There are two schools of thought on how to install a gas fireplace insert. Just because we like you, we’ll cover the procedure as outlined by both schools of thought.
1. Call a professional.
2. Make an appointment.
3. Wait in while they do the job, occasionally offering beverages and potentially snacks as the job goes on.
4. Pay the bill, reveling in the fact that you’ve supported the local professional gas fireplace insert installing community, that the work is probably guaranteed, and that you’ve never had to technically understand a procedure involving exhaust liners and high-temperature silicone sealant.
5. Explore the delights of your new gas fireplace insert, thrilling in the knowledge that you’ve only had to swear once, and briefly, when you received the bill.
You can’t lie to us. School #1 sounds pretty good apart from the whole “Pay the bill” thing, doesn’t it? Unfortunately of course, not everyone can be as cavalier about paying the bill as those in School #1.
If you have to do it yourself, or if you want to do it yourself for that sense of satisfaction at a job well done, you’re going to have a rather more complicated time of it in School #2. But let’s see what’s involved.
1. Run electrical power to your fireplace
You need to extend electrical power to your fireplace in order to power aspects of the insert you’re fitting. That will involve you running mains cabling to the fireplace.
2. Install a duplex receptacle
This is actually pretty straightforward once you have the power running to the fireplace, but you still have to know a little basic electrician lore to fit it.
3. Remove the chimney cap and the damper from the top of the chimney
Yyyyes, that’s likely to be on the roof. So, you may well need some ladders and potentially even scaffolding if you want to do this part.
If you don’t have ladders of your own, that means borrowing, hiring or buying some ladders before you can continue. Which is worth knowing and setting against the cost of getting a professional in.
4. While you’re at the top of the chimney, you need to drop both the airflow intake and the exhaust liners down the chimney, hoping against hope nothing goes wrong with this step.
To make sure nothing goes wrong with this step, you can either clear out your own chimney in advance, or pay someone qualified to do it for you.
5. Secure the top plate to the chimney top
Remember we said one of the bonuses of going with School #1 was never having to encounter high-temperature silicone sealant?
Yyyyeah, this is where you need your high-temperature silicone sealant – it’s what you’ll need to use to secure the top plate to the chimney top. Still, very probably, while standing on your roof.
6. Check the number of positive reviews on local gas fireplace insert installers’ websites Oh no – you’ve come this far, we can finish this together.
7. Fit a termination fitting onto the ends of the liners
You should have some termination fittings if you’re going to do this job yourself. They will need screwing onto the ends of the liners.
This can be a fiddly job, especially given the location, so the more spare termination fittings you have, in all probability, the better.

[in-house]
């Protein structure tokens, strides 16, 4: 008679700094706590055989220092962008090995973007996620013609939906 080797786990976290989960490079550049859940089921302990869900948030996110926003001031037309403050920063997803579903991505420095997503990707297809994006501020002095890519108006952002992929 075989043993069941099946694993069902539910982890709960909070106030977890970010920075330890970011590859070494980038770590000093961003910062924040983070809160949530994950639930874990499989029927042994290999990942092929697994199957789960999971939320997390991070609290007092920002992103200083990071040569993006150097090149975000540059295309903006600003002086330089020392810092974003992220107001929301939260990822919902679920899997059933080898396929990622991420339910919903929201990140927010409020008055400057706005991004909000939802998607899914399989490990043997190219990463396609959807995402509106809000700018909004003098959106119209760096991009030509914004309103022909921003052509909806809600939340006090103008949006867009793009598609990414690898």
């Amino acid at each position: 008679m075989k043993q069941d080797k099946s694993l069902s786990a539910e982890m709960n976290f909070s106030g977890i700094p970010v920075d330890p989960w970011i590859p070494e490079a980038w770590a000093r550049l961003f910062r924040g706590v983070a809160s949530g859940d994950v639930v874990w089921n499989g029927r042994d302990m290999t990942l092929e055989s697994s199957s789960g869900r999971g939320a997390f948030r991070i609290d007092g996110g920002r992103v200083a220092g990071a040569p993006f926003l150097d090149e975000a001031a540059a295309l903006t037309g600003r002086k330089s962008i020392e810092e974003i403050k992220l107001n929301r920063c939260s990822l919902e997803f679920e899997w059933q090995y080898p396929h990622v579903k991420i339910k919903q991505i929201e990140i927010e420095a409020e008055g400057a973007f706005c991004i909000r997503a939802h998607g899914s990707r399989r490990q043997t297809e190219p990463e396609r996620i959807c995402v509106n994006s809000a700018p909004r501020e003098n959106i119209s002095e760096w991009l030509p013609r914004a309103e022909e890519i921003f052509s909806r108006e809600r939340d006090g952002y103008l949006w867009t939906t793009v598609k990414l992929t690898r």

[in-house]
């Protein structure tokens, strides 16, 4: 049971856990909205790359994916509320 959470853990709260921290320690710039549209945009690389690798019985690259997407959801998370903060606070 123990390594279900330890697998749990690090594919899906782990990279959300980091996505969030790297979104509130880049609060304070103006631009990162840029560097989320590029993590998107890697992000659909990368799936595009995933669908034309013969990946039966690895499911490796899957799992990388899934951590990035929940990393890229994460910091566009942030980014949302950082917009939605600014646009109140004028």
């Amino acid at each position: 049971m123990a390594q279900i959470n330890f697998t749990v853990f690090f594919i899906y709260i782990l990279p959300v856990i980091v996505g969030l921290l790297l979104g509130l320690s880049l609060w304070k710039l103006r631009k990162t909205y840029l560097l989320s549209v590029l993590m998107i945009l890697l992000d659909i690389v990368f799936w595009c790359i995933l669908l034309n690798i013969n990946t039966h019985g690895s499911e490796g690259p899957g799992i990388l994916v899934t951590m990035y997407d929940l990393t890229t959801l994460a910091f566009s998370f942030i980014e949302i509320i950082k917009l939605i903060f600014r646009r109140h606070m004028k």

8. Once your termination fitting is fitted, install a weatherproof cap.
The last thing you want is potential weather damage, so adding the weatherproof cap helps prevent that from happening.
9. Insert a chimney cap into the furnace flue.
If you’ve been used to running something like a wood-burning stove, this is where things start to get very different with a gas fireplace insert. You’re going to cap the chimney in the furnace flue.
10. Run a new gas line to the fireplace
Again, if you’re upgrading from wood to gas, you’re going to find it incredibly difficult to do without a reliable gas supply. Run a line from (we would suggest) your mains gas supply to the fireplace.
11. Connect a flexible gas-supply line to the fireplace gas line
This is how you essentially plug your fireplace into the mains gas supply.
12. Plug in the power cord from the fireplace insert
This is easier than it sounds. Simply connect the fireplace insert to your mains electric supply.
13. Make your final connections between the gas-supply line and your fireplace insert
There’s nothing complicated about this. Just make sure your connections are secure.
14. Slide the insert into place
It’s worth taking a couple of moments over this, to make sure the insert fits snugly and well.
15. Turn on the gas
16. Make your exhaust and intake connections
You need to use more of your high-temperature silicone sealant at the top of the insert to make these connections.
17. Install the glass doors on your gas fireplace insert
This is another of the easier jobs in the process. Simply install the glass doors – the relative complexity of this will likely vary from model to model, but it’s not likely to involve more than some screws and maybe a couple of base plates to attach your glass doors to the gas fireplace insert.
18. Finally, test your fireplace insert using the remote control provided
It’s worth getting to know how your remote control works immediately after you’ve installed your fireplace insert.
If there are any elements you’re not sure of, now is the time to get to grips with the remote and conquer those areas of ignorance.
It’s always good to support your local community of professional service people if you can (after all, if no-one needs them, their businesses will struggle, and they won’t be there when you need them).
But if you want to install your gas fireplace insert yourself, this is how to go about it safely. It involves a little smattering of skills from several trades, including electrical and gas knowledge, and a little potentially hazardous work on the roof of your house.
If you’re justifiably confident you have both the tools and the talent to take on this job, you should now have a step-by-step guide to getting the job done.